darkenFar out amid the sunshine—the bright, happy sunshine- I shall rise from my shadow, I shall listen for his word. They walk in the sunshine, where I shall never be : And oh, that it may be, looking on my flowers and meAnd roses red they bring, for the Master's welcoming ; “Thou art my good servant; thou hast watchëd for thy But pale, pale the roses are that grow round me.

Lord!".

Apologetics for the People.

BY DR. R. PATERSON, CHICAGO.

[We propose to present a series of papers on the Christian evidences, from the pen of an eminent American minister. They will differ from most treatises on that subject in that the theoretic and the practical will freely intermingle. Logical and scientific argument will alternate with the most loving and pungent appeals to the heart and conscience.

We on this side may gain something at the present crisis by seeing the subject treated by competent hands from an American view point. For a long time the line between belief and unbelief has been much more sharply drawn across the surface of society in the West than in our own country. This circumstance gives more definiteness and directness to the utterances of Christian men there on the questions that rise between themselves and their non-believing neighbours. There is thus more, if not of uprightness, at least of downrightness in their methods and expressions. Our readers will, we are persuaded, find and welcome in these papers the skill of an acute dialectician in union with the warmth of a Christian heart.- Editor.]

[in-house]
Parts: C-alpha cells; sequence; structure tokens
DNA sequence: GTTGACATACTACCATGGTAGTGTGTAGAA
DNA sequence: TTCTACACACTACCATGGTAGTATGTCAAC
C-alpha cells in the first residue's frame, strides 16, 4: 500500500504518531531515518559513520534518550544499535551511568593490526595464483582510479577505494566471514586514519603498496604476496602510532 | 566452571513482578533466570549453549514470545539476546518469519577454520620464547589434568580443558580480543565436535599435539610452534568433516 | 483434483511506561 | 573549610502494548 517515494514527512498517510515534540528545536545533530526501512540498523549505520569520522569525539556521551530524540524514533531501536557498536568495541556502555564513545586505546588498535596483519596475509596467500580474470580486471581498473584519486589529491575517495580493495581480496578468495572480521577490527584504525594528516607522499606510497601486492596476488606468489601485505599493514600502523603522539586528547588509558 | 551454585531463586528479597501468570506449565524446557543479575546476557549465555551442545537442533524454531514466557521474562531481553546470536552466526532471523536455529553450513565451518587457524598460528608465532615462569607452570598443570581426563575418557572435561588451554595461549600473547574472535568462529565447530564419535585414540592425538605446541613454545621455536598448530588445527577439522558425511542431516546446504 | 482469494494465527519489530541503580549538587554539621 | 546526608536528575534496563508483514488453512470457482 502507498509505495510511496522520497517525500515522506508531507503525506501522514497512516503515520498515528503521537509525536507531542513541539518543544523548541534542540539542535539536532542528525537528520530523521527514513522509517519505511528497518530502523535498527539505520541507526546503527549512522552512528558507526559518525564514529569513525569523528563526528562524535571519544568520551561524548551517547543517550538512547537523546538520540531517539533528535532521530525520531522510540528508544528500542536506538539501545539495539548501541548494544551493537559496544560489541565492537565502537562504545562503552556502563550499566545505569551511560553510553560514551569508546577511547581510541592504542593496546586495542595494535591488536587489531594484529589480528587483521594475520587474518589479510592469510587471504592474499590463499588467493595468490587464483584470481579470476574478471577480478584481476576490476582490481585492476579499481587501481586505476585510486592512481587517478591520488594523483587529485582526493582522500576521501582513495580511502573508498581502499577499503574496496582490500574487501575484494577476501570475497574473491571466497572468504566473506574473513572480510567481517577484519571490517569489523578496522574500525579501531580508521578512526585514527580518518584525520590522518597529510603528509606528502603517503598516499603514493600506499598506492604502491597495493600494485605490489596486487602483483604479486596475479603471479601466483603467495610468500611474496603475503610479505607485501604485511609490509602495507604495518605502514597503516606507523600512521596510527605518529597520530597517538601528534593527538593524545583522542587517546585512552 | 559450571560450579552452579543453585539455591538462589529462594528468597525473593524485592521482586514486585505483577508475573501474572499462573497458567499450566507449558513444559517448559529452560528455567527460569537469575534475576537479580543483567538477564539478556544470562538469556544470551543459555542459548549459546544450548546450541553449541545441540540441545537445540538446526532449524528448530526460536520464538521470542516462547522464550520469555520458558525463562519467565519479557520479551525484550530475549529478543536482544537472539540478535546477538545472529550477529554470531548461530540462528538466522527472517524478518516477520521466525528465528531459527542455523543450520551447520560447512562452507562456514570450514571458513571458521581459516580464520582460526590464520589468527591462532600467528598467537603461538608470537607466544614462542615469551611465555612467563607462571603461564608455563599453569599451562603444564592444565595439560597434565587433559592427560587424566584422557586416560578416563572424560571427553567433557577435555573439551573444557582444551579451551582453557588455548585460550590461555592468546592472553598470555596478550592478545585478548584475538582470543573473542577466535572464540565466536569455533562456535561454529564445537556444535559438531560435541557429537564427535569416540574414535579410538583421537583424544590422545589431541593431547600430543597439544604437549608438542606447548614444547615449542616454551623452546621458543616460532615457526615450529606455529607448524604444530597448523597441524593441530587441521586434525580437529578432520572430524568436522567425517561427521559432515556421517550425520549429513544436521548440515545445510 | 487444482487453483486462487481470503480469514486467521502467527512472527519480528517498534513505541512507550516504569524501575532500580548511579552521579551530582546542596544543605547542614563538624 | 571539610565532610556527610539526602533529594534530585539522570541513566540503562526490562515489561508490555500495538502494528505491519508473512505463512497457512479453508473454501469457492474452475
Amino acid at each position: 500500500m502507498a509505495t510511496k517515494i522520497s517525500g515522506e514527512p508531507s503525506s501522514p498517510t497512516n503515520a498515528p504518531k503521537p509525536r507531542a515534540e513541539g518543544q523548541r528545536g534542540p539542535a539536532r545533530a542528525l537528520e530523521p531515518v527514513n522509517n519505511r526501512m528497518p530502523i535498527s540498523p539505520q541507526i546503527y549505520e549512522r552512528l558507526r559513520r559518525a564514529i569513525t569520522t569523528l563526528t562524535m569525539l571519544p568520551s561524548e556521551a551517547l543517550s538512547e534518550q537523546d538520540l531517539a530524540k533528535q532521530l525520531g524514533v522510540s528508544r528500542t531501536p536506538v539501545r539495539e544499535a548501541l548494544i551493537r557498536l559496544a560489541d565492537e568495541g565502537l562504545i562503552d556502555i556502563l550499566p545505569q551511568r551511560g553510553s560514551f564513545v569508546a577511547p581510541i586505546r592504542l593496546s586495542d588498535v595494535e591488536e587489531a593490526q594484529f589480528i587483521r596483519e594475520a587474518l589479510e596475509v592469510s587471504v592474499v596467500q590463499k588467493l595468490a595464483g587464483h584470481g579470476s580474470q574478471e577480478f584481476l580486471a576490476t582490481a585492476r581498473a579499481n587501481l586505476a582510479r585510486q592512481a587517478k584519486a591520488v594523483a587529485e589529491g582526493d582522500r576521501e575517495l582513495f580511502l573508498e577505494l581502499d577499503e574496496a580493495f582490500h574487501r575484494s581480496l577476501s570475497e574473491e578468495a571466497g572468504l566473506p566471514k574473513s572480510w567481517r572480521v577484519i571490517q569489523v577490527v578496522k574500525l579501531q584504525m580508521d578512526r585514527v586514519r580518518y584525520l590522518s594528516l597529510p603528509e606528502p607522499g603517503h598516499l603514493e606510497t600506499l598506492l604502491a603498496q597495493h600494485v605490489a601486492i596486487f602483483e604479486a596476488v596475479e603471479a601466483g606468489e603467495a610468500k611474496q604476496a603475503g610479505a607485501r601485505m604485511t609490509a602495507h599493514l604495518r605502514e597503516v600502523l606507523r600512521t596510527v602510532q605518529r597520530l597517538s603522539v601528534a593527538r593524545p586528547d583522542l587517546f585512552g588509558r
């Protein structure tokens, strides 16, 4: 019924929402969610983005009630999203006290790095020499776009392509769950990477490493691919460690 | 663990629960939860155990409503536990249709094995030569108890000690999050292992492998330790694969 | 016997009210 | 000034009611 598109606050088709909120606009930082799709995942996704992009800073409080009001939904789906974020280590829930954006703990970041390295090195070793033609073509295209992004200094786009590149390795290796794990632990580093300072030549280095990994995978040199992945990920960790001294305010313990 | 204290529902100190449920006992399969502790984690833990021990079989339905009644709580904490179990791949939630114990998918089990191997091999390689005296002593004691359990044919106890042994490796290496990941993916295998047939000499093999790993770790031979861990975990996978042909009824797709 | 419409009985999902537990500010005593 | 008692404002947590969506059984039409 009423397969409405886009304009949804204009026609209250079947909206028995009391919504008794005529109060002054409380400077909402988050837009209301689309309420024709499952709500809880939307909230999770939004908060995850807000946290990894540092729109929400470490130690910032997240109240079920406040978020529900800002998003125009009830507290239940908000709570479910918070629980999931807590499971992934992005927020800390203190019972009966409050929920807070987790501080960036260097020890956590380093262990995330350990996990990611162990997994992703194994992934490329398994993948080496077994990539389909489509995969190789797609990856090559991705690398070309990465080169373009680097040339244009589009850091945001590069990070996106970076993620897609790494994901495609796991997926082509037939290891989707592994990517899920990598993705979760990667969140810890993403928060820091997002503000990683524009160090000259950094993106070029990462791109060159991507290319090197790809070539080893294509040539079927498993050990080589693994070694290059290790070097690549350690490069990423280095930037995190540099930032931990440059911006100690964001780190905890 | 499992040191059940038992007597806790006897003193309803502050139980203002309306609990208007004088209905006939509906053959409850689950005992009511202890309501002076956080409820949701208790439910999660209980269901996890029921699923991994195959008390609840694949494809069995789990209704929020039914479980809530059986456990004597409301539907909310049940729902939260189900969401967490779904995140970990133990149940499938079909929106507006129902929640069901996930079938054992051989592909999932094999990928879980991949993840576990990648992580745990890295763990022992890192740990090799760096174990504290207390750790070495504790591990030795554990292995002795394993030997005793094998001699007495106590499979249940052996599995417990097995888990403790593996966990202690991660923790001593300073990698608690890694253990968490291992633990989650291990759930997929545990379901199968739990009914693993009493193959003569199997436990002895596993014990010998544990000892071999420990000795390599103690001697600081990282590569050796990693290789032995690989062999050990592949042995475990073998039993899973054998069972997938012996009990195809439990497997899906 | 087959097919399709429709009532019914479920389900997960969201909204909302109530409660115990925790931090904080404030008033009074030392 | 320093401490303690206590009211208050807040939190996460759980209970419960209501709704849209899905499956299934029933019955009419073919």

I.
A MAN'S RESPONSIBILITY FOR HIS BELIEF.
DON'T believe in religion.” So a great

unfortunate delusions to come upon him, may not as many people say, and a greater number well allow them to remain upon him-and as he has had think. When one of this class is urged the misfortune to live in his sins because of his unbelief,

to love Christ, to pray to God, to read why he may not have the misfortune to die in his sins the Bible, to keep the Sabbath holy, to worship God in because of his unbelief—and, as God's mercy did not his family, and bring them to church, or any other plainly prevent him from despising the service of God in this commanded duty which he dislikes, he will coolly reply, world, why it may not well enough consist with allowing “I am not a member of the Church ; I don't believe in him to remain of the same opinion in the next world; religion.” As if he supposed that the authority of God's ay, and to continue of the same opinion throughout law depended on his pleasure, or the truth of religion eternity-and as his opinion led him to serve the devil upon his belief of it.